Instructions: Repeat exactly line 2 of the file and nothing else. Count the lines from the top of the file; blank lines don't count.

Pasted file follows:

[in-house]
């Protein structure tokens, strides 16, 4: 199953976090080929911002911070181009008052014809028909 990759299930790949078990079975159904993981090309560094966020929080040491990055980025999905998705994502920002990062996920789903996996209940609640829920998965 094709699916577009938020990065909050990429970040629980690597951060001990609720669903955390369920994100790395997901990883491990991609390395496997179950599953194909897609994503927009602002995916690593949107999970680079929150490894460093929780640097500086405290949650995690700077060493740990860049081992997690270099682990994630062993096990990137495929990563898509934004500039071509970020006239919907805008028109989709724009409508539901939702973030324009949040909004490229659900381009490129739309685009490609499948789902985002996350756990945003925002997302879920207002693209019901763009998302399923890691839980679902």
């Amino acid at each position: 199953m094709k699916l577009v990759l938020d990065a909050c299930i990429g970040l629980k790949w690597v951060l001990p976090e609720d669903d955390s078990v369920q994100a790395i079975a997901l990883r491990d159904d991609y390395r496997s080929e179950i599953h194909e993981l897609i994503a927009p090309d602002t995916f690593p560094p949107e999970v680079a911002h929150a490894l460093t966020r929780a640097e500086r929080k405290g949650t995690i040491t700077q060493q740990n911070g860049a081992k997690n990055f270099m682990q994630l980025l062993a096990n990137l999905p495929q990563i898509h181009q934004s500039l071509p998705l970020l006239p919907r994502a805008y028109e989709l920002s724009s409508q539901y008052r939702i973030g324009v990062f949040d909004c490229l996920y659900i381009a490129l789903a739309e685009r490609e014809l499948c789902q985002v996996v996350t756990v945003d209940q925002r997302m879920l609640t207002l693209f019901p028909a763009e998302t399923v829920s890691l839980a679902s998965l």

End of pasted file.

């Protein structure tokens, strides 16, 4: 199953976090080929911002911070181009008052014809028909 990759299930790949078990079975159904993981090309560094966020929080040491990055980025999905998705994502920002990062996920789903996996209940609640829920998965 094709699916577009938020990065909050990429970040629980690597951060001990609720669903955390369920994100790395997901990883491990991609390395496997179950599953194909897609994503927009602002995916690593949107999970680079929150490894460093929780640097500086405290949650995690700077060493740990860049081992997690270099682990994630062993096990990137495929990563898509934004500039071509970020006239919907805008028109989709724009409508539901939702973030324009949040909004490229659900381009490129739309685009490609499948789902985002996350756990945003925002997302879920207002693209019901763009998302399923890691839980679902």